In a prime-time address to the nation, Mr. Bush pushed back against the Democrats' calls to end the war. He said that "to step back now would force a collapse of the Iraqi government, tear that country apart and result in mass killings on an unimaginable scale."
The president said he was increasing U.S. troops by 21,500 to quell the country's near-anarchy.
Democrats were quick to respond.
"Escalation is not the change people called for in the last election," said Senate Majority Whip Dick Durbin, D-Ill., during a news conference immediately following Mr. Bush's speech. "In ordering more troops in Iraq, the president is ignoring the strong advice of most of his top generals."
"Twenty thousand American soldiers are too few to end this civil war in Iraq, and too many American lives to risk on top of those we've already lost" he said, adding that "If there's any surge that we need, it's a surge of diplomacy."
He added, "The Iraqis must understand that they alone can lead their nation to freedom. They alone must meet the challenges that lie ahead. And they must know that every time they call 911, we're not going to send 20,000 more American soldiers."
Even before Mr. Bush's address, the new Democratic leaders of Congress renewed their opposition to a buildup. "This is the third time we are going down this path. Two times this has not worked," House Speaker Nancy Pelosi, D-Calif., said after meeting with the president. "Why are they doing this now? That question remains."
Senate and House Democrats are arranging votes urging the president not to send more troops. While lacking the force of law, the symbolic votes will force every member of Congress to go on the record as either for or against the troop buildup — including some members who are running for president, reports CBS News correspondent Sharyl Attkisson.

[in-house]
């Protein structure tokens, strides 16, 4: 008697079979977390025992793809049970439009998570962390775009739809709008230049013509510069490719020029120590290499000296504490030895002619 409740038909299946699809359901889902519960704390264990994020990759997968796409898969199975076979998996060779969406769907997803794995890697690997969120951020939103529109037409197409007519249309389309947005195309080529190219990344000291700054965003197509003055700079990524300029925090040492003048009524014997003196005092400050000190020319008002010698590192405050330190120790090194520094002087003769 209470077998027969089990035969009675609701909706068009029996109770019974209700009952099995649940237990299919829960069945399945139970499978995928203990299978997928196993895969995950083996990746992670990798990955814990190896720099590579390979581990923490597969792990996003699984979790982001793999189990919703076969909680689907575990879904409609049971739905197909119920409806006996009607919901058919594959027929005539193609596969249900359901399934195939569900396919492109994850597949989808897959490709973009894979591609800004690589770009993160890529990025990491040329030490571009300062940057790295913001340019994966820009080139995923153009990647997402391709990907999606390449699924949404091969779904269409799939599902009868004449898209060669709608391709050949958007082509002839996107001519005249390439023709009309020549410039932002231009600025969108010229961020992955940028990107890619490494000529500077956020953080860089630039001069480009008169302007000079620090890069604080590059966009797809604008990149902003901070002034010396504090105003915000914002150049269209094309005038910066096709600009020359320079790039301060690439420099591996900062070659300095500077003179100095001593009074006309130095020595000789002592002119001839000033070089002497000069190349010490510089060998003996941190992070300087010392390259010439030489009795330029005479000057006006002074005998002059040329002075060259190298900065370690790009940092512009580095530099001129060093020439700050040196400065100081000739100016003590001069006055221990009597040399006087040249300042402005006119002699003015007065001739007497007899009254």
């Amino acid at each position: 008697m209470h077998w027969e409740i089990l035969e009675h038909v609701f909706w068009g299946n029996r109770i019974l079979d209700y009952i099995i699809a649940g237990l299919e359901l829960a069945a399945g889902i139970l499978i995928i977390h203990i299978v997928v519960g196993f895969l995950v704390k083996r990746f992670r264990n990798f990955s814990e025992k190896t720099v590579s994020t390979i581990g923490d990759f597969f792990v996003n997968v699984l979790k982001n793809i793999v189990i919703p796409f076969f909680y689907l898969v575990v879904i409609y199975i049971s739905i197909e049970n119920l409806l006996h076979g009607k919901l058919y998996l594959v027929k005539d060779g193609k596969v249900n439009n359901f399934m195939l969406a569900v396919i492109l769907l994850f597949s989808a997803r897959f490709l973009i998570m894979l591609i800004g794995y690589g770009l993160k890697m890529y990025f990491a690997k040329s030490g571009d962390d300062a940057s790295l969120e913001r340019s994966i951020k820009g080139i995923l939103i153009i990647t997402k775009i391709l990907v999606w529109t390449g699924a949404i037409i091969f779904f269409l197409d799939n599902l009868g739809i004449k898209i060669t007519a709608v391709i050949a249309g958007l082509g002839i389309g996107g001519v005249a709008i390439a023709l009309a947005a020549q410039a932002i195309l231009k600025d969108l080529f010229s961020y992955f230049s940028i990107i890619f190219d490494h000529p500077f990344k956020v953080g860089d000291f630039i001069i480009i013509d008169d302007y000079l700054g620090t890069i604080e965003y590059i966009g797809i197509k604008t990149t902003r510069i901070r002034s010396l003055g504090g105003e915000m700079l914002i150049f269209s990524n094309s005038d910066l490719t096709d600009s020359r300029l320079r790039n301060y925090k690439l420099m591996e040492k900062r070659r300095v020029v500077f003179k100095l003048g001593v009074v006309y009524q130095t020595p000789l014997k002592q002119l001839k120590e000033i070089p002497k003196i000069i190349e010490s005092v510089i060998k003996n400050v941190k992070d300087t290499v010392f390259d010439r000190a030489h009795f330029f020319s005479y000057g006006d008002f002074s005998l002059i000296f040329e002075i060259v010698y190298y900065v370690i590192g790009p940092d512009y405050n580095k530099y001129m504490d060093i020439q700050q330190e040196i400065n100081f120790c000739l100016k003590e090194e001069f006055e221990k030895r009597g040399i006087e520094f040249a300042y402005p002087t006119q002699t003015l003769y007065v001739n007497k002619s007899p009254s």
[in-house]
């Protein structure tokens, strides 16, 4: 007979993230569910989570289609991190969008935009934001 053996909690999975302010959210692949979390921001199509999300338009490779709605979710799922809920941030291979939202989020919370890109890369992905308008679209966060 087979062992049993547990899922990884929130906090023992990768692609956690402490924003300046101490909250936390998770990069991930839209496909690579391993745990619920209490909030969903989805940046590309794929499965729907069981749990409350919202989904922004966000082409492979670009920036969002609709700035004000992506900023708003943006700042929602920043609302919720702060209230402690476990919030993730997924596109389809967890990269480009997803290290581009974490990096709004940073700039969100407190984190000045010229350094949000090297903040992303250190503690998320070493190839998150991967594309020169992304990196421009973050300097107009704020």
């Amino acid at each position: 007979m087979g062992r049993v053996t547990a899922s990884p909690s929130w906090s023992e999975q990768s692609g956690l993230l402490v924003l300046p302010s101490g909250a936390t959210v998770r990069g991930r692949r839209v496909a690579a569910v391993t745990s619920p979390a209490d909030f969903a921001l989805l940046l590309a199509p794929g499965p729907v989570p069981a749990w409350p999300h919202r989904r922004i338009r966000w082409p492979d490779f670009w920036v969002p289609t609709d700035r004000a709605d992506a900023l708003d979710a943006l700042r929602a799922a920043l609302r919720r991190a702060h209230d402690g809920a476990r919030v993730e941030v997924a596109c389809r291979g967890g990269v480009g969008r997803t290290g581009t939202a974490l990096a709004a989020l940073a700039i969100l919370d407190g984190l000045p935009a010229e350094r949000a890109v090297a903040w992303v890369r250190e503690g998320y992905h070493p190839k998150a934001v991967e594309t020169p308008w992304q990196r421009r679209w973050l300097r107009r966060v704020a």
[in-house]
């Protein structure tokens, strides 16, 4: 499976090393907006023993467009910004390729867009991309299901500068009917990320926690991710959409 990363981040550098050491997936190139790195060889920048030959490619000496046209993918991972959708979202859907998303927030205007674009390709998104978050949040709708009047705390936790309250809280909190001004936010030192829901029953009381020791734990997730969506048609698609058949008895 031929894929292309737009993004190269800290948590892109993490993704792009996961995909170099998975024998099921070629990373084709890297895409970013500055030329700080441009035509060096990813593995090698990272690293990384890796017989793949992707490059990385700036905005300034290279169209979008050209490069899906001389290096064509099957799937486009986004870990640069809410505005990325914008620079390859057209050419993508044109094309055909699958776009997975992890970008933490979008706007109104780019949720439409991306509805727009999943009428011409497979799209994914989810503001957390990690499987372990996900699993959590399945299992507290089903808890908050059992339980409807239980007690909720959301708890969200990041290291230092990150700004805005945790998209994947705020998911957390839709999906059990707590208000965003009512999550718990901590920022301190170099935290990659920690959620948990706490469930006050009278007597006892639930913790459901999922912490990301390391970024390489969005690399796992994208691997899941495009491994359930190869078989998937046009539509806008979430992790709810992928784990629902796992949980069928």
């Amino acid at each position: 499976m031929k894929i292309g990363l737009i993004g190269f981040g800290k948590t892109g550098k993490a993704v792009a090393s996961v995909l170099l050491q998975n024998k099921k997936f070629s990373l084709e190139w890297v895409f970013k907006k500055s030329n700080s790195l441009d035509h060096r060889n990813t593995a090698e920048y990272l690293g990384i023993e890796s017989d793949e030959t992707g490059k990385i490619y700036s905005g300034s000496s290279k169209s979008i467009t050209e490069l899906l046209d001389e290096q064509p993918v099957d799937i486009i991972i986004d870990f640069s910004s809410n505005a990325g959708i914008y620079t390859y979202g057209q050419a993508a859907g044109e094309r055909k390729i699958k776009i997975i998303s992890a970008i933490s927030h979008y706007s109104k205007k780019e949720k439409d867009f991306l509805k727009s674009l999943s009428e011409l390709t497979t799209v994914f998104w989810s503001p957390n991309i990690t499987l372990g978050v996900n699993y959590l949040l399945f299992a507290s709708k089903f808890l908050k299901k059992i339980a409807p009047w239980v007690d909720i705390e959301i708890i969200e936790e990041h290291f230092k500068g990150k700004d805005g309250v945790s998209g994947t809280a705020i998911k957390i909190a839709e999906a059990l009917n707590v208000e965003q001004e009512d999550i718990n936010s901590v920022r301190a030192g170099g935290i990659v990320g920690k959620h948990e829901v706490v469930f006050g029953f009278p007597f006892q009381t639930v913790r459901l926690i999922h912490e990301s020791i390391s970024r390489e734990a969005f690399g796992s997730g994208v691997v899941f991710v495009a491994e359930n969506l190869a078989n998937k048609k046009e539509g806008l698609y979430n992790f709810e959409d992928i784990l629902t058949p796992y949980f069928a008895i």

Mr. Bush's plan drew criticism from Republicans as well as Democrats. "This is a dangerously wrongheaded strategy that will drive America deeper into an unwinnable swamp at a great cost," said Sen. Chuck Hagel, R-Neb., a Vietnam veteran and potential GOP presidential candidate.
Several Republican senators are candidates for backing the resolution against a troop increase. Sens. Susan Collins and Olympia Snowe of Maine, Gordon Smith of Oregon and Norm Coleman of Minnesota said they oppose sending more soldiers.
Republican Sens. George Voinovich of Ohio and John Warner of Virginia also might be persuaded. Warner said he supports the Iraq Study Group recommendations, which strongly cautioned against an increase in troops unless advocated by military commanders.
On Tuesday, , D-Mass., introduced legislation that would deny the president the money needed to send more troops unless Congress agreed first. It was unclear whether the bill would ever reach the full Senate, but it could serve as a rallying point for critics.
"The mission of our armed forces today in Iraq bears no resemblance whatever to the mission authorized by Congress," Kennedy said. "President Bush should not be permitted to escalate the war further and send an even larger number of our troops into harm's way, without a clear and specific new authorization from Congress."
The buildup runs counter to widespread anti-war passions among Americans and the advice of some — but not all — top generals.
It comes two months after elections that were widely seen as a call for the withdrawal of some or all U.S. forces from Iraq. Polling by AP-Ipsos in December found that only 27 percent of Americans approved of Mr. Bush's handling of Iraq, his lowest rating yet.
"He has really put it all on the line," says CBS News chief Washington correspondent Bob Schieffer. "The question you have to ask is, 'If this doesn't work, where will he go from there?'"